An important element in disease prevention is empowering individuals with knowledge, as pointed out by Marie-Theres Peinert and Raphael Reuben from DuYuCare. Effective communication of this knowledge is critical and must consider factors like readability, accessibility, and ease of understanding. An innovative approach suggested involves co-creation, where individuals with first-hand experience of a specific disease collaborate with researchers and healthcare professionals to develop materials that help individuals understand their symptoms. This approach not only expedites diagnosis but also reduces the need for extensive involvement in the healthcare system. This discussion raised questions about NNEdPro's regional networks and the role of the general public within these networks. The group acknowledged that while there are over 700 international collaborators, very few are from the general public. This realisation sparked a conversation about ways to involve the public more actively in NNEdPro's initiatives.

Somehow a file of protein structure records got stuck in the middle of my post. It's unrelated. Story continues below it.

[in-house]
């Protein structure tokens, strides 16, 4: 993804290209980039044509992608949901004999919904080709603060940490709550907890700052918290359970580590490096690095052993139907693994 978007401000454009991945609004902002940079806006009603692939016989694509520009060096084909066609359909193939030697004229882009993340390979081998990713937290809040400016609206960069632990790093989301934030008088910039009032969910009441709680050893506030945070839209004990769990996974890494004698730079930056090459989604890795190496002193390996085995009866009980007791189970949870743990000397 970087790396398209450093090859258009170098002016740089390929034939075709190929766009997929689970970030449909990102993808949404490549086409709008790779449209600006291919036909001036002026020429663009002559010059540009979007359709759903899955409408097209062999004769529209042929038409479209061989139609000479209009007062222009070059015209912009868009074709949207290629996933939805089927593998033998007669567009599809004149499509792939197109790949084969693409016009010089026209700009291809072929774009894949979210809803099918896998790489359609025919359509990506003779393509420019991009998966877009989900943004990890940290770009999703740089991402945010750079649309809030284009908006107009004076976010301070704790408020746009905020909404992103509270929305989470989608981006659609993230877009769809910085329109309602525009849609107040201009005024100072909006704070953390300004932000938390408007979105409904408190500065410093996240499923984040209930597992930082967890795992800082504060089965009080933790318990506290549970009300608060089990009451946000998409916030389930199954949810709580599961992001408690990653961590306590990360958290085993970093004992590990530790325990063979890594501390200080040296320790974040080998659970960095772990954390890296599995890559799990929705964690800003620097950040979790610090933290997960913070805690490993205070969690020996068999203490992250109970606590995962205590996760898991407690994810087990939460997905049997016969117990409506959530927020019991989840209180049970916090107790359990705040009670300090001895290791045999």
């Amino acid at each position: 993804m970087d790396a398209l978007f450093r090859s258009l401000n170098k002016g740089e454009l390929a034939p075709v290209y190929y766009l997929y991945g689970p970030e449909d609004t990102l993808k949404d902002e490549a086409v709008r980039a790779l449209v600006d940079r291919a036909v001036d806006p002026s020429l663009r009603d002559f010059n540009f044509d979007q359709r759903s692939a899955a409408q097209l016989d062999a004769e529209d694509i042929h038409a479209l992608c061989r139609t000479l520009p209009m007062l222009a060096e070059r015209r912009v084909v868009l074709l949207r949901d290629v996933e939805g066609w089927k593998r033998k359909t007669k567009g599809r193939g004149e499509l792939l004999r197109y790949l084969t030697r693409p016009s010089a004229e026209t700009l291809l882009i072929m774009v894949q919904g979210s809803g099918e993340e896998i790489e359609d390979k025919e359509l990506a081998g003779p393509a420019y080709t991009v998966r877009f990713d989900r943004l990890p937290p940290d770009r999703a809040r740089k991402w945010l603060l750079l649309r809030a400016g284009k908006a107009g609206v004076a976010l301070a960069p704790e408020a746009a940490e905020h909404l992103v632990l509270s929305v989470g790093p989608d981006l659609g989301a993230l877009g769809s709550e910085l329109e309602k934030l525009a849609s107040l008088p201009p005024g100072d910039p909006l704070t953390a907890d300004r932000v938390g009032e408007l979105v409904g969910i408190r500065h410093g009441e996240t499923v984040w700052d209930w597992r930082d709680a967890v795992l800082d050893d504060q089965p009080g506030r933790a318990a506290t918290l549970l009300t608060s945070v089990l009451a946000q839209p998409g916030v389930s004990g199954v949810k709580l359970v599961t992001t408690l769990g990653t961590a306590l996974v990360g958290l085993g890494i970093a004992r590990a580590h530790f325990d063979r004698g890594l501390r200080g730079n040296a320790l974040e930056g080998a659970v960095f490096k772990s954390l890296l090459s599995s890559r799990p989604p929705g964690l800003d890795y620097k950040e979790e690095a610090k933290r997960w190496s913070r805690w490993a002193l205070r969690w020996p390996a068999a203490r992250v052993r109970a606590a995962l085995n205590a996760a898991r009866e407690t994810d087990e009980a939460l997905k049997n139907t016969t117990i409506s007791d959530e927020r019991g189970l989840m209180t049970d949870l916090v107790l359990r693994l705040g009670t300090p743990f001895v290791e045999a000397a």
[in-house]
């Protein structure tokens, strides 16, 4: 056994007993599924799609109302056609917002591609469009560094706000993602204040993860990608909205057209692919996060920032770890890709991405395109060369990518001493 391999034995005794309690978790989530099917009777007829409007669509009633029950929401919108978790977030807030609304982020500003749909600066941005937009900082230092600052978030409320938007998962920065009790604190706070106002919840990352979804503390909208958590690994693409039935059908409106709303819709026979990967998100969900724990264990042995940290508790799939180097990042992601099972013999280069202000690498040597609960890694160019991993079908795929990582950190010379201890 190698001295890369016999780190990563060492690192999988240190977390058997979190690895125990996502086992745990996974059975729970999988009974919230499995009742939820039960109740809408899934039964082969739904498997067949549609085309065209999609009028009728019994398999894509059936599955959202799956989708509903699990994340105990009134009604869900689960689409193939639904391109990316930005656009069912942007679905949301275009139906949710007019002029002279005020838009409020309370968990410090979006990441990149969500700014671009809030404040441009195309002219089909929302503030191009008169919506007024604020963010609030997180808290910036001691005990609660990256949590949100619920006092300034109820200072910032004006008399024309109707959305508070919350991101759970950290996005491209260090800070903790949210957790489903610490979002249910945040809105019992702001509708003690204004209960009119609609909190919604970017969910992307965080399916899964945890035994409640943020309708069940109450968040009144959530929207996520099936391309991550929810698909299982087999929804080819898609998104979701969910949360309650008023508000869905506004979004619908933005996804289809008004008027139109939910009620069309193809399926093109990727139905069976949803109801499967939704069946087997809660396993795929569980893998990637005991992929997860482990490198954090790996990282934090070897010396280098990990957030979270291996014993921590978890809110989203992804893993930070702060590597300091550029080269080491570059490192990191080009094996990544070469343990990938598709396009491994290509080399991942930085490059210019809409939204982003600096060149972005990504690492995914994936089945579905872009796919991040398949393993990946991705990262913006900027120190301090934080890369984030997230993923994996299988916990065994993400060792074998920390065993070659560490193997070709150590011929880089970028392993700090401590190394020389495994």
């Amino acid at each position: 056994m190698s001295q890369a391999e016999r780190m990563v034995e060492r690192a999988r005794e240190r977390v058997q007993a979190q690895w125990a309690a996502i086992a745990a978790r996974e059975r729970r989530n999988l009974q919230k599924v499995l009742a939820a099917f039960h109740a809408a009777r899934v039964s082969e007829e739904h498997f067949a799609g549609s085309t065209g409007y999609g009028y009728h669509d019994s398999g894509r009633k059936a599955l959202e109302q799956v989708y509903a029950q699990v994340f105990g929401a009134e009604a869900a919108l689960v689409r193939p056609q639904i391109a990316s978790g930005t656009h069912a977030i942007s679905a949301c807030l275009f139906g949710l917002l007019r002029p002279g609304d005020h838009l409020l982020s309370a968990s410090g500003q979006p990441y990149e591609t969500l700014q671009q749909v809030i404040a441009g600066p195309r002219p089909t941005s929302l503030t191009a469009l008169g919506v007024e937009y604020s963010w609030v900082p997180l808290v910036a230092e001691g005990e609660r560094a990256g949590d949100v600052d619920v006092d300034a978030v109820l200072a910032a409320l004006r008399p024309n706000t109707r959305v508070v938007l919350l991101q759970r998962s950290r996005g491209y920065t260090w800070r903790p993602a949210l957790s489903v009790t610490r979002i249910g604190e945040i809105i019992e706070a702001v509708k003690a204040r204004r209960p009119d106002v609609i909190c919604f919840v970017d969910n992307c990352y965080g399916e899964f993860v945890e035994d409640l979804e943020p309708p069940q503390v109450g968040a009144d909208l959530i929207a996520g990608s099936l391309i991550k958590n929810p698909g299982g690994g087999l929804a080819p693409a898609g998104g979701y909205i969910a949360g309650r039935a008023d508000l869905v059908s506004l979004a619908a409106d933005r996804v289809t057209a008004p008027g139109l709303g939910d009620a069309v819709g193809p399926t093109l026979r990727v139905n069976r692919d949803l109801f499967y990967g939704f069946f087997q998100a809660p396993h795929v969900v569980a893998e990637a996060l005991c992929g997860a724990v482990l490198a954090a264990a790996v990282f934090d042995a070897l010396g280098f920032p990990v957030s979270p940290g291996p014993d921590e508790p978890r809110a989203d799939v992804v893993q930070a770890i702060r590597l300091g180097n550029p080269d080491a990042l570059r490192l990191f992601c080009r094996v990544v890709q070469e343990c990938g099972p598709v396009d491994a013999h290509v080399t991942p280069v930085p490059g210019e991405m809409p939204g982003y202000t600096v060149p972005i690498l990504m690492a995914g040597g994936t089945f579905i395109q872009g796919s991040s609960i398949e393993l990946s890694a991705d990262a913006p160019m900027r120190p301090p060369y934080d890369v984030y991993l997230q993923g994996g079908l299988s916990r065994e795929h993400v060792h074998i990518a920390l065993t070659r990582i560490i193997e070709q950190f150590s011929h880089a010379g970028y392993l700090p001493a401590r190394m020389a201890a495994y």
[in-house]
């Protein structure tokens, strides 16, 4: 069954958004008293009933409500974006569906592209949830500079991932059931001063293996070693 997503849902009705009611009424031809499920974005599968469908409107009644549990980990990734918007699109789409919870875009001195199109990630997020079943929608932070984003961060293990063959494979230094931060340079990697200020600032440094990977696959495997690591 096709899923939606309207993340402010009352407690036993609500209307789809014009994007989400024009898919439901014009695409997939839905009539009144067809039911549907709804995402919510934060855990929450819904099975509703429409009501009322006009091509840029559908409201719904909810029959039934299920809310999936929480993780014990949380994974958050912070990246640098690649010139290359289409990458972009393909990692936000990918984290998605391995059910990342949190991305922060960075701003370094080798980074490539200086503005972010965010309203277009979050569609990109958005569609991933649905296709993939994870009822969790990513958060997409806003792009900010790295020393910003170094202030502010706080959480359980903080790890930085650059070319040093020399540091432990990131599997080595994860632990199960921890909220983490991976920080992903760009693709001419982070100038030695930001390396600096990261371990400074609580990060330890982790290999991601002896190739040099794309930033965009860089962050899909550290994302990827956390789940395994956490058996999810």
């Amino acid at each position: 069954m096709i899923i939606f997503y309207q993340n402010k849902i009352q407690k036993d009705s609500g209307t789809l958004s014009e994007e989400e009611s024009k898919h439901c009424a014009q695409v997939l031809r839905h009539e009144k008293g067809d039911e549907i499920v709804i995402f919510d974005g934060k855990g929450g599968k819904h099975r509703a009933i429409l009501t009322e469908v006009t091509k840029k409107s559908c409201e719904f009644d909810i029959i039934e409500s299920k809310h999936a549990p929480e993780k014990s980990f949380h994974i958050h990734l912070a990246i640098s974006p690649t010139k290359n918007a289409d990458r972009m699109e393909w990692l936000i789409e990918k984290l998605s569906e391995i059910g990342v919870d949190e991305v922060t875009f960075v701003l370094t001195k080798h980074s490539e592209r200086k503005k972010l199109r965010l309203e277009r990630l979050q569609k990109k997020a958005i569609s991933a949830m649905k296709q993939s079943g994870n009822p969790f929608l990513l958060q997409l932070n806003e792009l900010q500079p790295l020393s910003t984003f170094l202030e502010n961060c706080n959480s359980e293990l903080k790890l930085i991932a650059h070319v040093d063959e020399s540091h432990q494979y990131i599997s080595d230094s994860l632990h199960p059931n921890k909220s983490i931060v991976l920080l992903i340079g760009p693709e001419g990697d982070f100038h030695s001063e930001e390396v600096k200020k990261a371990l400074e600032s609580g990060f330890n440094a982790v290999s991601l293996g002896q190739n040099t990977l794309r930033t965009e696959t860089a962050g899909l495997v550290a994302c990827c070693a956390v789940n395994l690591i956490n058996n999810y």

The discussion concluded with a focus on thematic approaches to harnessing regional networks and incorporating these insights into NNEdPro's forward strategy. Elevating and recognising lived experiences within these networks was seen as a way to identify common threads. Co-creation with individuals and communities emerged as a recurring theme. NNEdPro aims to explore new methods of knowledge translation and practice through collaboration with key partners and individuals with lived experiences.
Several action points were identified during the discussion: